Wikipedia says that “grellin is a hormone produced mainly by P/D1 cells lining the fundus of the human stomach and epsilon cells of the pancreas that stimulates hunger. Ghrelin levels increase before meals and decrease after meals. It is considered the counterpart of the hormone leptin, produced by adipose tissue, which induces satiation when present at higher levels. In some bariatric procedures, the level of ghrelin is reduced in patients, thus causing satiation before it would normally occur.”
I heard Dr. Oz on his recent tv show mention that hormone and I went to look it up. Editors of a study on ghrelin quoted by Wikipedia, clarify that rapid emptying of the stomach is closely related to overeating and obesity and that gastric distension acts as a satiety signal. But corsets prohibit stomach distension. Does corseting substitute for gastric distension and also delay emptying of the stomach so that the wearer feels full faster?
The above brief introduction by Wikipedia doesn’t give me the answer to a few hunger-related questions I failed to address in my waist training book simply because I don’t have the answer yet. Those questions relate not only to what causes hunger and what’s related to it, but to why squeezing the stomach with a corset, aside from physically reducing the area one can stuff with food, reduces hunger not just in the moment–but permanently disappears hunger in a matter of days. That’s something I observe personally, and something that is consistently reported to me by other corset enthusiasts and by many of the students whom I coach in waist training. If ghrelin levels increase before meals yet a corseted person doesn’t feel hungry, what is happening?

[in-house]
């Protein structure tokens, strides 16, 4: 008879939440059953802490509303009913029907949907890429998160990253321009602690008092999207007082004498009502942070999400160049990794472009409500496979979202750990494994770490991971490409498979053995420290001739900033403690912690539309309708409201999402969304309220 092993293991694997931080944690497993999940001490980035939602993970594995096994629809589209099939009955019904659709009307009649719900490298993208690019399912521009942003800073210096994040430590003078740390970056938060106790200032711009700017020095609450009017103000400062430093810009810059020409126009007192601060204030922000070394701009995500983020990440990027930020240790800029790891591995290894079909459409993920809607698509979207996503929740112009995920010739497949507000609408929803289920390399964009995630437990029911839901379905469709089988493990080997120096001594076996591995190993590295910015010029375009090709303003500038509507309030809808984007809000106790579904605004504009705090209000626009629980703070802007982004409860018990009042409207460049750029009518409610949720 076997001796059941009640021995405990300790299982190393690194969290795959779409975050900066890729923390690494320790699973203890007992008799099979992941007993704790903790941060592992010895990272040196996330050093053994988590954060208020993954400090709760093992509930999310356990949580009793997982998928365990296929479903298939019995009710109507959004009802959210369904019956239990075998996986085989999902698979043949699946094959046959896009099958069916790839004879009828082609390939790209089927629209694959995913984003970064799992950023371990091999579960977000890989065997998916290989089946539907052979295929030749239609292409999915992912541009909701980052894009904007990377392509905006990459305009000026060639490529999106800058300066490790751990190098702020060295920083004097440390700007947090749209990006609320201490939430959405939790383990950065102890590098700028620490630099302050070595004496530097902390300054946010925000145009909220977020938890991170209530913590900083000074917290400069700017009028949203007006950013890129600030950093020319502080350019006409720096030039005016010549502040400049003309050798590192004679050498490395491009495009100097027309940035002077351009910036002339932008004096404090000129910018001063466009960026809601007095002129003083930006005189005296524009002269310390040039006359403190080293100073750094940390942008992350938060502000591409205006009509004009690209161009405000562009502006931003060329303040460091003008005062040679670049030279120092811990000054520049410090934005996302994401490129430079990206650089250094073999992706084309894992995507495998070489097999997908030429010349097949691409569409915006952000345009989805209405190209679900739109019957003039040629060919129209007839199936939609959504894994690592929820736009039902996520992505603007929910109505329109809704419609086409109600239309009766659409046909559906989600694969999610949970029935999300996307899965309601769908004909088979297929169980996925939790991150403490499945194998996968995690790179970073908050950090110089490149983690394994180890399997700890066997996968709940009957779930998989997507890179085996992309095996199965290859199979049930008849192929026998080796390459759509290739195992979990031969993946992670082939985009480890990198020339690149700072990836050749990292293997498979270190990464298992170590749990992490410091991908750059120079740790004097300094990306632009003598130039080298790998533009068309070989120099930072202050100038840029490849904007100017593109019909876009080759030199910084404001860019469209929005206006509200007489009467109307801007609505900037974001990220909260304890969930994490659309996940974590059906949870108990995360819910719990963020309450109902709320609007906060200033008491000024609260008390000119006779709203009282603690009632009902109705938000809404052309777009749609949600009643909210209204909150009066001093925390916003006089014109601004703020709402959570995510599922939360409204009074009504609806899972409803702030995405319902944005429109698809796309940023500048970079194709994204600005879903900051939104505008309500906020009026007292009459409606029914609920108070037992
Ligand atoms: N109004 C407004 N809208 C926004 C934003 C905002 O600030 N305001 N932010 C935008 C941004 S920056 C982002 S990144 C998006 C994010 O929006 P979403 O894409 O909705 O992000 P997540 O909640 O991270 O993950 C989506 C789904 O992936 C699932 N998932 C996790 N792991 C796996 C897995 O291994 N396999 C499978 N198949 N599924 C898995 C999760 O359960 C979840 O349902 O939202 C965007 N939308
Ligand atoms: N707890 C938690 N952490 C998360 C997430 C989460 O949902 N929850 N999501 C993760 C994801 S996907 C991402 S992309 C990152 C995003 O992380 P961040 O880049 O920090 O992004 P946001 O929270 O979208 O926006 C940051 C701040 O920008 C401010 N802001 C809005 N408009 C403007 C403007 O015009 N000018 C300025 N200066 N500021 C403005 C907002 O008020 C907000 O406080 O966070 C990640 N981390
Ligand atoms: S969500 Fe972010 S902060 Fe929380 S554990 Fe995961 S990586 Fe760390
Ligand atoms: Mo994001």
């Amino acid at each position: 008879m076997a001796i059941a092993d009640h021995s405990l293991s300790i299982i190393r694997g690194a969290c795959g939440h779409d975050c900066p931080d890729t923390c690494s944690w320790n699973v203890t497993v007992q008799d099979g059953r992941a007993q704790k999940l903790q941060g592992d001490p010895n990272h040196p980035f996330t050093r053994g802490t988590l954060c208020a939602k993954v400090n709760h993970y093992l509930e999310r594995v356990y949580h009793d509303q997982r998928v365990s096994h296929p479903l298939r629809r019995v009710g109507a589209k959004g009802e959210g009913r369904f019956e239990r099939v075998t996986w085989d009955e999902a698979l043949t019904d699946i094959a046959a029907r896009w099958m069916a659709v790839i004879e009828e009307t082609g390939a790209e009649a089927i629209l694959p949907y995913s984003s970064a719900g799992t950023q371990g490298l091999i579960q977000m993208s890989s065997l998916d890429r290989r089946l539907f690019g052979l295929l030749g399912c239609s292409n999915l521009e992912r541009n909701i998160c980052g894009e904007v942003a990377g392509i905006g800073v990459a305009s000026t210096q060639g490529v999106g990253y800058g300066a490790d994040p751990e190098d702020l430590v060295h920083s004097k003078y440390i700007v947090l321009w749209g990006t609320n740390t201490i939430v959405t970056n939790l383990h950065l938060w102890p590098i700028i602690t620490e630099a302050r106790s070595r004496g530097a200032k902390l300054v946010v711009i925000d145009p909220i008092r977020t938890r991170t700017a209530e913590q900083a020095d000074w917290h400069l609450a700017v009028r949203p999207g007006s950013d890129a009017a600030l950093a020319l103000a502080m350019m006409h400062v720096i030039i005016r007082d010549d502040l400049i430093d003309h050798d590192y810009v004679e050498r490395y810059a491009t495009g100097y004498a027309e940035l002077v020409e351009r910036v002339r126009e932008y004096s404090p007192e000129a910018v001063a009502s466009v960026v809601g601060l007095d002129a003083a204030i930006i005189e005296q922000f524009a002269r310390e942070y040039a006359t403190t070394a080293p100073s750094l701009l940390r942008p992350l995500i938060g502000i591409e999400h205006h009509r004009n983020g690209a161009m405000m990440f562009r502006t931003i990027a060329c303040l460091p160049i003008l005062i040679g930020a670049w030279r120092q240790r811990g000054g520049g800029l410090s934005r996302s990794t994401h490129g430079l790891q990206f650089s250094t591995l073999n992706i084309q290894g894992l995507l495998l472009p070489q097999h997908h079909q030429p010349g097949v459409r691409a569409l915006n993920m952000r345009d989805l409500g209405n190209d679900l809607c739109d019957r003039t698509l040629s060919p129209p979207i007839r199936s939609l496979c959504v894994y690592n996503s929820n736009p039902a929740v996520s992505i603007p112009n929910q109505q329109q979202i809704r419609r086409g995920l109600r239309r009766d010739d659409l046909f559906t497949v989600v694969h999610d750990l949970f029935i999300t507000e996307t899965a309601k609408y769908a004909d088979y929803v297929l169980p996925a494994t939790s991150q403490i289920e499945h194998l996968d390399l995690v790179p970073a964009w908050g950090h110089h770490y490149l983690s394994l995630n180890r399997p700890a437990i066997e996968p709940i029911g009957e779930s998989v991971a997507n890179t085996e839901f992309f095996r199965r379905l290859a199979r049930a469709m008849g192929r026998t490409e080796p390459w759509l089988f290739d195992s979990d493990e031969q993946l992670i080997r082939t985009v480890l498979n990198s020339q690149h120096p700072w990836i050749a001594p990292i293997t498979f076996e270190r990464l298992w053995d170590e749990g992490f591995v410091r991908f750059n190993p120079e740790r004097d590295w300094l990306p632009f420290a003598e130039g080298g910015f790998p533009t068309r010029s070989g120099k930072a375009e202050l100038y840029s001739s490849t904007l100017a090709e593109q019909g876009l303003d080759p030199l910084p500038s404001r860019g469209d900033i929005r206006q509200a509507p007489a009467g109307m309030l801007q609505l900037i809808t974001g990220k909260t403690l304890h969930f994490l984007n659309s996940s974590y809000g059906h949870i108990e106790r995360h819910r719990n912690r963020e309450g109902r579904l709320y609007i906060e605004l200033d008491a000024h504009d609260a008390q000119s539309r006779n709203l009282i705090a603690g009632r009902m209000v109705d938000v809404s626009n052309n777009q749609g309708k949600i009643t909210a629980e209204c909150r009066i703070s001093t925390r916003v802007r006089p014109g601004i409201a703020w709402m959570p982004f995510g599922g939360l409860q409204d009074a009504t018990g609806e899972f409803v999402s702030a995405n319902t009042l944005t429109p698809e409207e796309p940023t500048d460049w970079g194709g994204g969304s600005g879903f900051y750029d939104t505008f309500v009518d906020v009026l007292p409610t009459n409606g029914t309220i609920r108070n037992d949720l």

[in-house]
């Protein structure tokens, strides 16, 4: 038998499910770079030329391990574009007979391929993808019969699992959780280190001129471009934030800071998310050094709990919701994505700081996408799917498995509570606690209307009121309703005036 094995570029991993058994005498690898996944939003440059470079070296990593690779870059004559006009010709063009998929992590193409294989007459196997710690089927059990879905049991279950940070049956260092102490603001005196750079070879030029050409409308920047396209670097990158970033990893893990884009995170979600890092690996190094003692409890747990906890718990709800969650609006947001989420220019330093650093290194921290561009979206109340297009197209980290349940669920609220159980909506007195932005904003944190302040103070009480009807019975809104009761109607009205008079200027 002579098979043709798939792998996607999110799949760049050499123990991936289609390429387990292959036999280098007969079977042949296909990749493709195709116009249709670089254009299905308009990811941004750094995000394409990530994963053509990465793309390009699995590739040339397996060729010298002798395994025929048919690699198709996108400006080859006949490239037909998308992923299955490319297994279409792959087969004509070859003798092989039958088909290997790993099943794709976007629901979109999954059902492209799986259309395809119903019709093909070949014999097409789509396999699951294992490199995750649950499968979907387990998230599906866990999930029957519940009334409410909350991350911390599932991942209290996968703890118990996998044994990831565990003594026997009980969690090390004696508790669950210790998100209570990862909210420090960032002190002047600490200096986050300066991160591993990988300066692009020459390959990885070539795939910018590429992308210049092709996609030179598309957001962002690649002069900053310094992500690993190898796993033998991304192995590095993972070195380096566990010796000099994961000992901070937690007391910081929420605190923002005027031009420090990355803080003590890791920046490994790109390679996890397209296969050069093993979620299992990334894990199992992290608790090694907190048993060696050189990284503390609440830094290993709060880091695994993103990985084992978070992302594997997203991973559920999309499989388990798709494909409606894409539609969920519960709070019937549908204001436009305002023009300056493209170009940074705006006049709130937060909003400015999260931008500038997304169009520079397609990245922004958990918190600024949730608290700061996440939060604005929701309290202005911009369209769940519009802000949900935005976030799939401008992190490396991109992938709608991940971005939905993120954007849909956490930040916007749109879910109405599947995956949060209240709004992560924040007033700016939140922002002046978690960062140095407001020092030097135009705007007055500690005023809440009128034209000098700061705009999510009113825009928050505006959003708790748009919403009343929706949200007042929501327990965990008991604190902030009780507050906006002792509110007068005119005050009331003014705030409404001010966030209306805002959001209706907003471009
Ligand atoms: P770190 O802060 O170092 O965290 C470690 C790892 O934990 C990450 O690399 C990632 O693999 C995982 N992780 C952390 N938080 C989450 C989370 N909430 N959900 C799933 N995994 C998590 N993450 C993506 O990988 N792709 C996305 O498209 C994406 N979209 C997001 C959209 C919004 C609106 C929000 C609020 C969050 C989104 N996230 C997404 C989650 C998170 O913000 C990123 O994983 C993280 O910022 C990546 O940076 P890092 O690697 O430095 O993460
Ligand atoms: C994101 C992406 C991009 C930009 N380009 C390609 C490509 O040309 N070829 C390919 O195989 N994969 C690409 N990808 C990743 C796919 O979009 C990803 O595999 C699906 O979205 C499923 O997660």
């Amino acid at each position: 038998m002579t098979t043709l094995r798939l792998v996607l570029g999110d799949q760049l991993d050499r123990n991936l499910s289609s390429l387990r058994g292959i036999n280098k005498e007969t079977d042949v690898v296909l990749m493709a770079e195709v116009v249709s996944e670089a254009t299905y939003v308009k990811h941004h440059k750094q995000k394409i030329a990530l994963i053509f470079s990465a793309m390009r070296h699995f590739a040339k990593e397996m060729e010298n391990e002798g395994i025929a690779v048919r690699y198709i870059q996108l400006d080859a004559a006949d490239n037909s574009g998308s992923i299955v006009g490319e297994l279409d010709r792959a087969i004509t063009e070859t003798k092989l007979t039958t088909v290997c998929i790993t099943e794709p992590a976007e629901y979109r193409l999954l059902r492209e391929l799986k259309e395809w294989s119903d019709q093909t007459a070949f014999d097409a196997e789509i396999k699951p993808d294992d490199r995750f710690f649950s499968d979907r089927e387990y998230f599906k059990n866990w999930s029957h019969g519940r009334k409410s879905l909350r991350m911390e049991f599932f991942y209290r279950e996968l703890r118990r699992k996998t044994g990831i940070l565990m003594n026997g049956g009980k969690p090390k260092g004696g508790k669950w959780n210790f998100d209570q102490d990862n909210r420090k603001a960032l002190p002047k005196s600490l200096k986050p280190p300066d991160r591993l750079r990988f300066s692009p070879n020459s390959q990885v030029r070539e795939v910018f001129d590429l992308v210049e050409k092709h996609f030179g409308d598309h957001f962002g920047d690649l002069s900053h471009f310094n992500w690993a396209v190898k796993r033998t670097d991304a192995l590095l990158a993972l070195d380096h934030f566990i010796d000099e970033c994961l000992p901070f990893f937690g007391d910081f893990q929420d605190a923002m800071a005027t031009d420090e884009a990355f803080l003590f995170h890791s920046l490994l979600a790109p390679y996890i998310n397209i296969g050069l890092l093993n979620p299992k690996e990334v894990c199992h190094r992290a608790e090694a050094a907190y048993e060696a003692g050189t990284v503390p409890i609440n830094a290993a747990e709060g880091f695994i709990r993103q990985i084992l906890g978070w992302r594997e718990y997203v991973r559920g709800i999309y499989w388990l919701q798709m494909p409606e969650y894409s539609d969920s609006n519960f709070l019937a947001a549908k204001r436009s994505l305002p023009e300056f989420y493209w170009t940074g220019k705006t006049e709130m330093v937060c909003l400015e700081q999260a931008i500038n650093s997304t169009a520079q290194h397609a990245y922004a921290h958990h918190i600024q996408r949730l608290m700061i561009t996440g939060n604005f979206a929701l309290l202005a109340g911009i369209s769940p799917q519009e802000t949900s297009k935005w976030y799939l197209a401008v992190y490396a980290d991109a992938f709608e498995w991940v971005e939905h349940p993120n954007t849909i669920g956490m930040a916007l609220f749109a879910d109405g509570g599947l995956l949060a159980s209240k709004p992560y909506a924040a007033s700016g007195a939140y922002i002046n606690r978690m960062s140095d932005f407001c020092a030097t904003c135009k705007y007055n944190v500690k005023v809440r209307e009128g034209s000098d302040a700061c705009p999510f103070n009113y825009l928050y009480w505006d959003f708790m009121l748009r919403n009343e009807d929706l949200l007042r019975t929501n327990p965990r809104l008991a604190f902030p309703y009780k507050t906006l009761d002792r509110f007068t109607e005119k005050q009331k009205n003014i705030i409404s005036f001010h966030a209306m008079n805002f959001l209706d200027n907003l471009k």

As with any medical issue, there is a level of complexity that a layperson cannot possibly comprehend, and research changes the horizon study-to-study. It’s a topic I’ll pursue in the near future, but I’d like to hear about your practical hunger experiences of all kinds, especially with consistent corseting.